US coal production fell by 17% in 2016, its lowest level since 1978
According to the U.S. Energy Information Administration (EIA), coal production in the United States contracted by 17% in 2016 compared to 2015, continuing an eight-year decline from a peak in 2008. In 2016, US coal output reached its lowest level since 1978 at 743 Mt (short tons). Production in the five major coal regions fell by at least 15% (from 16% to 26%) in the Northern and Central Appalachian basins, the Rocky Mountain region, and the Illinois Basin. Coal production in the Powder River Basin (largest producing zone) fell by 17% (-70 Mt).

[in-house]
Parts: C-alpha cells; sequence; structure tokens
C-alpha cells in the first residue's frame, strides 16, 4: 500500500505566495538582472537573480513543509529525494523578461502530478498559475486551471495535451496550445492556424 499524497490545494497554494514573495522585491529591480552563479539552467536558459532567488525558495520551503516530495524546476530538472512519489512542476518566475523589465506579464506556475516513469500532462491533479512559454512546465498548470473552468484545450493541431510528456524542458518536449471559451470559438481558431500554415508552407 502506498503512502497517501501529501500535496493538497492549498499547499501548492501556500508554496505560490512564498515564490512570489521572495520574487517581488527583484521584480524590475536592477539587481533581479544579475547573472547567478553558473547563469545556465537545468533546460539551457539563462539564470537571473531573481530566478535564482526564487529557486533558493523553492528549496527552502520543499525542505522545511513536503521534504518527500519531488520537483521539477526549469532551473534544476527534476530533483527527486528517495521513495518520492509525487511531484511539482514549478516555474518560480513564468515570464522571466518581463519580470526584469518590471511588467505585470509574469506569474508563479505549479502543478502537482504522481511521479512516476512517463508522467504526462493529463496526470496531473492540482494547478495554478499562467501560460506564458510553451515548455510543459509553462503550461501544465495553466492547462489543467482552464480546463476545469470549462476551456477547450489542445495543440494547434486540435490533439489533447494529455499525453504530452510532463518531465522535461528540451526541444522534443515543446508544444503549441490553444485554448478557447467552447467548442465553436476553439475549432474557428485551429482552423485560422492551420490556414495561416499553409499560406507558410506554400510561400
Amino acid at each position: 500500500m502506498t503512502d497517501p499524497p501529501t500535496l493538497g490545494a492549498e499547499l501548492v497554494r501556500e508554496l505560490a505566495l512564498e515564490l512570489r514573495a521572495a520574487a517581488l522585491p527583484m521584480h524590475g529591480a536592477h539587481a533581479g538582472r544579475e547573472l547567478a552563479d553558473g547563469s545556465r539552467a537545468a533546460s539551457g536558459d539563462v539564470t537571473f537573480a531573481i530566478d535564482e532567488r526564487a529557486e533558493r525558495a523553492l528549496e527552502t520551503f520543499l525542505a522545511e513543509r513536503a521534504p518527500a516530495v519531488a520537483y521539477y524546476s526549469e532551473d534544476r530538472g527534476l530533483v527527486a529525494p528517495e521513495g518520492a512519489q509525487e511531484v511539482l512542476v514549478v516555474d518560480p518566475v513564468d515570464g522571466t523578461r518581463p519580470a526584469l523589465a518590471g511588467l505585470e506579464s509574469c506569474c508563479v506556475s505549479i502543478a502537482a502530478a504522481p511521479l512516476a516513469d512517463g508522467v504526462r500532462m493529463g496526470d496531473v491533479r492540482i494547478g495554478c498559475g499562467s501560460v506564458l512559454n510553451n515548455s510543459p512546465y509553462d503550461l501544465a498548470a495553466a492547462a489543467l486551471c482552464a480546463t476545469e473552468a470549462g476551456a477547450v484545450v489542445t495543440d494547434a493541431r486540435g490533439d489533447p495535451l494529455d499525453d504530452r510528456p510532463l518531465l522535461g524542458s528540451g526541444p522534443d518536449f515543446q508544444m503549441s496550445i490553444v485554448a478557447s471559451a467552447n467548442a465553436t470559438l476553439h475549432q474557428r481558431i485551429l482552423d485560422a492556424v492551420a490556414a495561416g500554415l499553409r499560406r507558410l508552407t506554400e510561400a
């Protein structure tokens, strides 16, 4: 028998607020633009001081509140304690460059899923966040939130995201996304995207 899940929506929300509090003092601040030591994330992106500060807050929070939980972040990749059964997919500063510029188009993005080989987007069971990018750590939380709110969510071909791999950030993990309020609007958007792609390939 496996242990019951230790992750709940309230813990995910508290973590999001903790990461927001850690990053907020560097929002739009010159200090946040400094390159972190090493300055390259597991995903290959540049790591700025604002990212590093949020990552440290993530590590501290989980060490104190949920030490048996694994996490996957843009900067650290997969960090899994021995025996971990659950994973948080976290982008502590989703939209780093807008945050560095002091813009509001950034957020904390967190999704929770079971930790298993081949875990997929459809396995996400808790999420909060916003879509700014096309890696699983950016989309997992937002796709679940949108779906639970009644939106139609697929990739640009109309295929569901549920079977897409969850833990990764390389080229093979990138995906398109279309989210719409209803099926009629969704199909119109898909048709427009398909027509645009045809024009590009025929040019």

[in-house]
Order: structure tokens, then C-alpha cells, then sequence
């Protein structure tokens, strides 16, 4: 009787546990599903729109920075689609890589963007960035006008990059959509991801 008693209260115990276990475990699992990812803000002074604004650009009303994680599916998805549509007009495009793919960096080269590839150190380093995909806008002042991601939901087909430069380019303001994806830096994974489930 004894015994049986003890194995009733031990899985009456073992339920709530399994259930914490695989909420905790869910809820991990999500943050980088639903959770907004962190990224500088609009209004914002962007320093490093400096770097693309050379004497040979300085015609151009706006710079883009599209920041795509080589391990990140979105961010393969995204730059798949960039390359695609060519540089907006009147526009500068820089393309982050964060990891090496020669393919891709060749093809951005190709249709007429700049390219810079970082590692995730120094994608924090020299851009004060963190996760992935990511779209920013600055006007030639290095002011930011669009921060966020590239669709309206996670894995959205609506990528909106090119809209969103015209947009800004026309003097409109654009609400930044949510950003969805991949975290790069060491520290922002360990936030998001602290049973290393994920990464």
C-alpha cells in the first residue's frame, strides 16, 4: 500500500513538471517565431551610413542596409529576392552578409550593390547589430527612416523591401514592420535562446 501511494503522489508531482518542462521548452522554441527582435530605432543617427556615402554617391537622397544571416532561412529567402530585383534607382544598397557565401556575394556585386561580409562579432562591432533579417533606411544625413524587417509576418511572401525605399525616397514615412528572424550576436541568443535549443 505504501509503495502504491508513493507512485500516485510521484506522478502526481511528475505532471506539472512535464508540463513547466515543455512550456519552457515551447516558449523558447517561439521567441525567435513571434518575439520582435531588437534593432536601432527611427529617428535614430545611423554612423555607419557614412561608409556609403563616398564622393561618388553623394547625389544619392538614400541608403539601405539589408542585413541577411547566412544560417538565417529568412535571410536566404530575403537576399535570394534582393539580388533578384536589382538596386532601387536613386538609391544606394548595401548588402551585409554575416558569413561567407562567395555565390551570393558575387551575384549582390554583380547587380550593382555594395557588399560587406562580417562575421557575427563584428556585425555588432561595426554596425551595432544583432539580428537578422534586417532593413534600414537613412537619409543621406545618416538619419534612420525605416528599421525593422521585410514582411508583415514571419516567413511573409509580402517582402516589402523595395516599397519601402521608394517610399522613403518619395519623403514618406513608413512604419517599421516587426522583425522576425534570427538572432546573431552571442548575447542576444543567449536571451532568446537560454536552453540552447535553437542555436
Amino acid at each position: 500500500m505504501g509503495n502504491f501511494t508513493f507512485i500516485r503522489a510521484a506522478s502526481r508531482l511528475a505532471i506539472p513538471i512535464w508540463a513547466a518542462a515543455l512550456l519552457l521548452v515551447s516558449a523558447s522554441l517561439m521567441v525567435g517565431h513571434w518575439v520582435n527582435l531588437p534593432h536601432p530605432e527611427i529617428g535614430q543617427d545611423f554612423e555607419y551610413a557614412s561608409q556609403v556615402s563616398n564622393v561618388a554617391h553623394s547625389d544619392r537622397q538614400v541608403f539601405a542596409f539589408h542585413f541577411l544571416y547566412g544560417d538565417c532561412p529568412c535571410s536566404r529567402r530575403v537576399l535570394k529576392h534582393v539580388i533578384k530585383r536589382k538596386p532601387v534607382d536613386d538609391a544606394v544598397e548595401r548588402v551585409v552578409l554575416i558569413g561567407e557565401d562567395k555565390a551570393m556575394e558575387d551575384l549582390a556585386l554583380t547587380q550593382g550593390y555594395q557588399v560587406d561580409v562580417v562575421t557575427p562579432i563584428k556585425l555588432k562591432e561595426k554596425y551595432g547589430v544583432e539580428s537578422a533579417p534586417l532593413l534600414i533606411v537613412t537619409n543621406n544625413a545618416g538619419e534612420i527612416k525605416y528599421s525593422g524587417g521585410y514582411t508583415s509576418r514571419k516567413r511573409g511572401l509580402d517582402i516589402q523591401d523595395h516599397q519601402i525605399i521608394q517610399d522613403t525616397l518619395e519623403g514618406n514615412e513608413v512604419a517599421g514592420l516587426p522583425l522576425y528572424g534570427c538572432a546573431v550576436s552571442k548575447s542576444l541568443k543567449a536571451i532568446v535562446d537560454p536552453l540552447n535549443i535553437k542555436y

This fall is related to low gas prices (8.7% decrease in Henry Hub prices in 2016), mild temperatures reducing electricity demand, coal-fired units retirements and lower international demand. The share of coal in power generation continued to decline in 2016 and was even surpassed by gas (30% and 34%, respectively). US coal exports also declined by 23% to 57 Mt, due to a lower demand from Europe (-32% to 26 Mt) and South Korea (-43% to 3.5 Mt).